Two performances of the song here: from the album and from an appearance on Letterman in the wake of the record’s release.  Both are devastating in their way, and recall for me, more than anything, early Roxy Music, with its skewering adoration of pop, the best kind of love letter to the muse.

soundstreamsunday presents one song or live set by an artist each week, and in theory wants to be an infinite linear mix tape where the songs relate and progress as a whole. For the complete playlist, go here: soundstreamsunday archive and playlist, or check related articles by clicking on”soundstreamsunday” in the tags section.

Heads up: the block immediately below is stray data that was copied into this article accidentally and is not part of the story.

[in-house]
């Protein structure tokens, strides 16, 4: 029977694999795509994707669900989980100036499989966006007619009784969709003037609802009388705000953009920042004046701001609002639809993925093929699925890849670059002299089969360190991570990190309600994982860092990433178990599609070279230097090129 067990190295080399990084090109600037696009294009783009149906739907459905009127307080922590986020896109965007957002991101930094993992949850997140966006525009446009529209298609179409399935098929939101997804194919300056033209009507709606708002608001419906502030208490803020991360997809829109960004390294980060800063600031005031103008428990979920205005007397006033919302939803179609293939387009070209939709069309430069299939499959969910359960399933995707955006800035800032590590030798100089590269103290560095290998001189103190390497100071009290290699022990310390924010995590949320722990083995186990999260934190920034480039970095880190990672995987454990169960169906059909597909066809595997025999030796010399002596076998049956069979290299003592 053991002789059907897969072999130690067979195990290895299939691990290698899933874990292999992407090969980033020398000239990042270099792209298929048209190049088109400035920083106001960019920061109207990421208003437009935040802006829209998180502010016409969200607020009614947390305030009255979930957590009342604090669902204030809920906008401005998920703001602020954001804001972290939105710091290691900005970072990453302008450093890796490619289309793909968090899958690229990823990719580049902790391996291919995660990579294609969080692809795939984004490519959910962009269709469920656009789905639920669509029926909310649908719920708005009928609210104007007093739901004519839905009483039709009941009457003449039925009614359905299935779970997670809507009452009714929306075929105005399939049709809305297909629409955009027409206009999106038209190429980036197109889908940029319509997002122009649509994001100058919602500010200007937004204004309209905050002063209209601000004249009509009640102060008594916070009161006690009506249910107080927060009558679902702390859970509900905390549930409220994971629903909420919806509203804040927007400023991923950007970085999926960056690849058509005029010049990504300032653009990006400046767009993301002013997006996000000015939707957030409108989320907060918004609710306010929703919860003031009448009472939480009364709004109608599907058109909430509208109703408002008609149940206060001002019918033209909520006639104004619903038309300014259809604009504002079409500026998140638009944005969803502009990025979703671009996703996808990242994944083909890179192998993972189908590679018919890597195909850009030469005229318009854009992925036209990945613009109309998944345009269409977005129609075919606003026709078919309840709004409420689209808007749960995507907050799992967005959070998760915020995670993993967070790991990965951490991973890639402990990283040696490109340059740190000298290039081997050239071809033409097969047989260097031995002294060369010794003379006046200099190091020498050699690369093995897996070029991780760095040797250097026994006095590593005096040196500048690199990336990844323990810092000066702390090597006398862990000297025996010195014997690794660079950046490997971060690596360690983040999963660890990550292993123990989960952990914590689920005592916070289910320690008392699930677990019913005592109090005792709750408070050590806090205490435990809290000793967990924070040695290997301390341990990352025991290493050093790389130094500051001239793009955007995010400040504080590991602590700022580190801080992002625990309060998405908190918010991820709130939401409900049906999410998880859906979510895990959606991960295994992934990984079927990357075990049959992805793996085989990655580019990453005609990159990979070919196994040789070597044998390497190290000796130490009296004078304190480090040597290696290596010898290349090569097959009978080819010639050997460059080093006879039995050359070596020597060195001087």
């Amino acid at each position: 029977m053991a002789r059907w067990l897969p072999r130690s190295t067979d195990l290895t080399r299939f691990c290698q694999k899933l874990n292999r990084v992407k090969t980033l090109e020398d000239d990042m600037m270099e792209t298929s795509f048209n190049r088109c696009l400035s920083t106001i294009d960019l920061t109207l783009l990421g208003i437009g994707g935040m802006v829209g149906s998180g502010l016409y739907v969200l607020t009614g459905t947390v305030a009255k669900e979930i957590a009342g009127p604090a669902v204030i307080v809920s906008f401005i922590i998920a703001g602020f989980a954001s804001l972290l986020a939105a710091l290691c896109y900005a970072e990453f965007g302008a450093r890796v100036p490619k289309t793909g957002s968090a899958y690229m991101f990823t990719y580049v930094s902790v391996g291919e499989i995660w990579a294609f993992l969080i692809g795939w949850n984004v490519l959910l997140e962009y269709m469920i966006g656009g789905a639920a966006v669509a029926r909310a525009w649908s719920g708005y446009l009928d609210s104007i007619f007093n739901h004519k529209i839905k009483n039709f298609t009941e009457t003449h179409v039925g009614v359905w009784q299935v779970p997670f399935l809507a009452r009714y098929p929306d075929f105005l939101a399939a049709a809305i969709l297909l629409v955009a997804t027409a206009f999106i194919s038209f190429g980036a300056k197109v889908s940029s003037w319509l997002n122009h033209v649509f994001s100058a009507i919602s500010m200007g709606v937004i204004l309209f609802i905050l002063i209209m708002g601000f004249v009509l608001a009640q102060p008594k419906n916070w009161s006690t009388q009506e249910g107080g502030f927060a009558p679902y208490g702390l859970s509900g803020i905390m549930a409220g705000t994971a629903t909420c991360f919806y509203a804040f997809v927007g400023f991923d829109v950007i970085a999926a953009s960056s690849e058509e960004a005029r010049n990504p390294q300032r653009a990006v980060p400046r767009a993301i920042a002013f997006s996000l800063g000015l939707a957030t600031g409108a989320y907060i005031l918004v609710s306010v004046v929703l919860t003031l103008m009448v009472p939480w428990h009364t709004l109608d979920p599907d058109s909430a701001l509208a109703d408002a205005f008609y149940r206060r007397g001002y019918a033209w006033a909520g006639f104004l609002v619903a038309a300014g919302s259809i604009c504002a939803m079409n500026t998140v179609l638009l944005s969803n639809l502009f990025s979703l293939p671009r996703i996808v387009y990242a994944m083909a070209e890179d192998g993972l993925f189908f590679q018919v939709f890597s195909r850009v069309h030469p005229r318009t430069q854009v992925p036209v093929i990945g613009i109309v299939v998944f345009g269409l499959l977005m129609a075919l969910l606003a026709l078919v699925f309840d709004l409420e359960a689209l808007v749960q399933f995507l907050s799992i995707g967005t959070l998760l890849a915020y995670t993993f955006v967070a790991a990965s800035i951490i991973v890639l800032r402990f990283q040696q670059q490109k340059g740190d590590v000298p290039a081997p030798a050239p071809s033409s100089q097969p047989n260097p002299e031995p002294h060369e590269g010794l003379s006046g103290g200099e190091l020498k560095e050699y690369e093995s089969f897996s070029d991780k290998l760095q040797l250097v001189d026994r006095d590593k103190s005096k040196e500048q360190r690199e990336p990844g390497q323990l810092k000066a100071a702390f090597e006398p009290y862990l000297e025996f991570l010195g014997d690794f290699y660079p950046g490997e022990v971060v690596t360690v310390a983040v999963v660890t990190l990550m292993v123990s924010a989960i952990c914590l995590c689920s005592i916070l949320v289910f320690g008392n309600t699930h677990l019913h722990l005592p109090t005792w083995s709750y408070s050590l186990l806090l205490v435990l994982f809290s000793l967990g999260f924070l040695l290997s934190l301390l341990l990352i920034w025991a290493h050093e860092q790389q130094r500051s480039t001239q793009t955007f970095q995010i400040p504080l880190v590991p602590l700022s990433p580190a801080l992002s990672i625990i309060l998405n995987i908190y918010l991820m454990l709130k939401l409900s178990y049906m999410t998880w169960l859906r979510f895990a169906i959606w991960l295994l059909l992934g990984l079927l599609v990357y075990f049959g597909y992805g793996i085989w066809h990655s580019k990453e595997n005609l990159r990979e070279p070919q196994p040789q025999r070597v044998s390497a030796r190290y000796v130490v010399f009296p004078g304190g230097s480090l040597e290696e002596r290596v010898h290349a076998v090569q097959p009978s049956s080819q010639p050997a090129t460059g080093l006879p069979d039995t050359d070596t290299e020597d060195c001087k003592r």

Time Has Shown The Wiser: Fairport Convention at Fifty

It came about this way: I received a 180-gram reissue of Genesis’ Trespass for Christmas. In a documentary on the making of the album Tony Banks said the band’s first truly progressive work had been inspired by listening to groups like The Nice, Family, and Fairport Convention.

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Fairport Convention? I think I once saw a passing reference to “progressive folk” applied to their work, and was familiar with their definitive album, Liege & Leaf — a statement on their growing affinity with the English folk tradition. While Trespass has some folk-inspired moments it’s anachronistic to say Liege influenced Genesis’ 12-string arrangements and composite chords. I went back to Fairport’s debut, Fairport Convention, recorded in November 1967 (man, something about British bands and fall recording sessions) and released in the spring of ’68.

Oh my.

Continue reading “Time Has Shown The Wiser: Fairport Convention at Fifty”